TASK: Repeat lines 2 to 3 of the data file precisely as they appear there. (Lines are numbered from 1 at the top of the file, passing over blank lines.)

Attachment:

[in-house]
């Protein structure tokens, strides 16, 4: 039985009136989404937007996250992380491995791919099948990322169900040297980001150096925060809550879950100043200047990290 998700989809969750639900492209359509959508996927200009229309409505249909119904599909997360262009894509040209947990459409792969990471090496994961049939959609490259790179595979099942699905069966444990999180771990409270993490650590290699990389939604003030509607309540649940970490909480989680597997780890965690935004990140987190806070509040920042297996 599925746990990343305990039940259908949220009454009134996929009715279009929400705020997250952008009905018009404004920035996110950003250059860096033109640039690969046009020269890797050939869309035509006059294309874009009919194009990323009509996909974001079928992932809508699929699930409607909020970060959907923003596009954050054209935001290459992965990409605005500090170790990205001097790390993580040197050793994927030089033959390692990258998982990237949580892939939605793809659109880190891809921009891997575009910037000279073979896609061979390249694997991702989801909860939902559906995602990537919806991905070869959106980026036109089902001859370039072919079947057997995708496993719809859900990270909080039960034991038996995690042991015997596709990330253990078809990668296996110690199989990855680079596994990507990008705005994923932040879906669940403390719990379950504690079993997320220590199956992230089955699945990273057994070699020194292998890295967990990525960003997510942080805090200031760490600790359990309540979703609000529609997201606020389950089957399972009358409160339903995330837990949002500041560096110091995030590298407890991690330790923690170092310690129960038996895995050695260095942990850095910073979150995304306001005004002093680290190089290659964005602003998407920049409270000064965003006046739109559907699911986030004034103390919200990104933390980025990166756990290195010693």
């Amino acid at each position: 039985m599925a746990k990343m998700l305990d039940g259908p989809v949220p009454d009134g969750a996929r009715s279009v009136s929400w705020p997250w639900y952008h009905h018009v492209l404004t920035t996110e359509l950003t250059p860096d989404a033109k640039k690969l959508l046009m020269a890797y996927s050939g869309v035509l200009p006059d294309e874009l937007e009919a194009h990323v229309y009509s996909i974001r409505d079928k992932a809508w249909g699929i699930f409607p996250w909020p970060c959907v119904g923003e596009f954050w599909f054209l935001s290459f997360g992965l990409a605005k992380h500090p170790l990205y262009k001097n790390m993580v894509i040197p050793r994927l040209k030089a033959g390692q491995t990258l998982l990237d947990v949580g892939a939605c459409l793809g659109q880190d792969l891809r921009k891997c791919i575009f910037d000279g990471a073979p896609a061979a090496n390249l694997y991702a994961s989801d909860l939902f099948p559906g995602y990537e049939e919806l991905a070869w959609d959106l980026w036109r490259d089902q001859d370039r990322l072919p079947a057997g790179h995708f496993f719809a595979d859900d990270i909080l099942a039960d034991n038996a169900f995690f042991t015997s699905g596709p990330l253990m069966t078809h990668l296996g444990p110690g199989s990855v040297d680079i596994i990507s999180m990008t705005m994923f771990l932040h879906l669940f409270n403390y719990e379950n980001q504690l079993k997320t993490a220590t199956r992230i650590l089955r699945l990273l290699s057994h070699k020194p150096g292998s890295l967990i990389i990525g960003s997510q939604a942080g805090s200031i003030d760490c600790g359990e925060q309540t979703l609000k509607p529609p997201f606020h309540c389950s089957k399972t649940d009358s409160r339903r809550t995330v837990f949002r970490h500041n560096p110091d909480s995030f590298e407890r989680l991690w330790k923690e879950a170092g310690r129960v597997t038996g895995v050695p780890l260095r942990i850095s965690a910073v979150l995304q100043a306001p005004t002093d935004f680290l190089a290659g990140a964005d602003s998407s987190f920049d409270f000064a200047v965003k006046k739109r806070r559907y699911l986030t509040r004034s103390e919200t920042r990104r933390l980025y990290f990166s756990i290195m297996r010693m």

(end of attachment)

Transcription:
């Protein structure tokens, strides 16, 4: 039985009136989404937007996250992380491995791919099948990322169900040297980001150096925060809550879950100043200047990290 998700989809969750639900492209359509959508996927200009229309409505249909119904599909997360262009894509040209947990459409792969990471090496994961049939959609490259790179595979099942699905069966444990999180771990409270993490650590290699990389939604003030509607309540649940970490909480989680597997780890965690935004990140987190806070509040920042297996 599925746990990343305990039940259908949220009454009134996929009715279009929400705020997250952008009905018009404004920035996110950003250059860096033109640039690969046009020269890797050939869309035509006059294309874009009919194009990323009509996909974001079928992932809508699929699930409607909020970060959907923003596009954050054209935001290459992965990409605005500090170790990205001097790390993580040197050793994927030089033959390692990258998982990237949580892939939605793809659109880190891809921009891997575009910037000279073979896609061979390249694997991702989801909860939902559906995602990537919806991905070869959106980026036109089902001859370039072919079947057997995708496993719809859900990270909080039960034991038996995690042991015997596709990330253990078809990668296996110690199989990855680079596994990507990008705005994923932040879906669940403390719990379950504690079993997320220590199956992230089955699945990273057994070699020194292998890295967990990525960003997510942080805090200031760490600790359990309540979703609000529609997201606020389950089957399972009358409160339903995330837990949002500041560096110091995030590298407890991690330790923690170092310690129960038996895995050695260095942990850095910073979150995304306001005004002093680290190089290659964005602003998407920049409270000064965003006046739109559907699911986030004034103390919200990104933390980025990166756990290195010693």
């Amino acid at each position: 039985m599925a746990k990343m998700l305990d039940g259908p989809v949220p009454d009134g969750a996929r009715s279009v009136s929400w705020p997250w639900y952008h009905h018009v492209l404004t920035t996110e359509l950003t250059p860096d989404a033109k640039k690969l959508l046009m020269a890797y996927s050939g869309v035509l200009p006059d294309e874009l937007e009919a194009h990323v229309y009509s996909i974001r409505d079928k992932a809508w249909g699929i699930f409607p996250w909020p970060c959907v119904g923003e596009f954050w599909f054209l935001s290459f997360g992965l990409a605005k992380h500090p170790l990205y262009k001097n790390m993580v894509i040197p050793r994927l040209k030089a033959g390692q491995t990258l998982l990237d947990v949580g892939a939605c459409l793809g659109q880190d792969l891809r921009k891997c791919i575009f910037d000279g990471a073979p896609a061979a090496n390249l694997y991702a994961s989801d909860l939902f099948p559906g995602y990537e049939e919806l991905a070869w959609d959106l980026w036109r490259d089902q001859d370039r990322l072919p079947a057997g790179h995708f496993f719809a595979d859900d990270i909080l099942a039960d034991n038996a169900f995690f042991t015997s699905g596709p990330l253990m069966t078809h990668l296996g444990p110690g199989s990855v040297d680079i596994i990507s999180m990008t705005m994923f771990l932040h879906l669940f409270n403390y719990e379950n980001q504690l079993k997320t993490a220590t199956r992230i650590l089955r699945l990273l290699s057994h070699k020194p150096g292998s890295l967990i990389i990525g960003s997510q939604a942080g805090s200031i003030d760490c600790g359990e925060q309540t979703l609000k509607p529609p997201f606020h309540c389950s089957k399972t649940d009358s409160r339903r809550t995330v837990f949002r970490h500041n560096p110091d909480s995030f590298e407890r989680l991690w330790k923690e879950a170092g310690r129960v597997t038996g895995v050695p780890l260095r942990i850095s965690a910073v979150l995304q100043a306001p005004t002093d935004f680290l190089a290659g990140a964005d602003s998407s987190f920049d409270f000064a200047v965003k006046k739109r806070r559907y699911l986030t509040r004034s103390e919200t920042r990104r933390l980025y990290f990166s756990i290195m297996r010693m």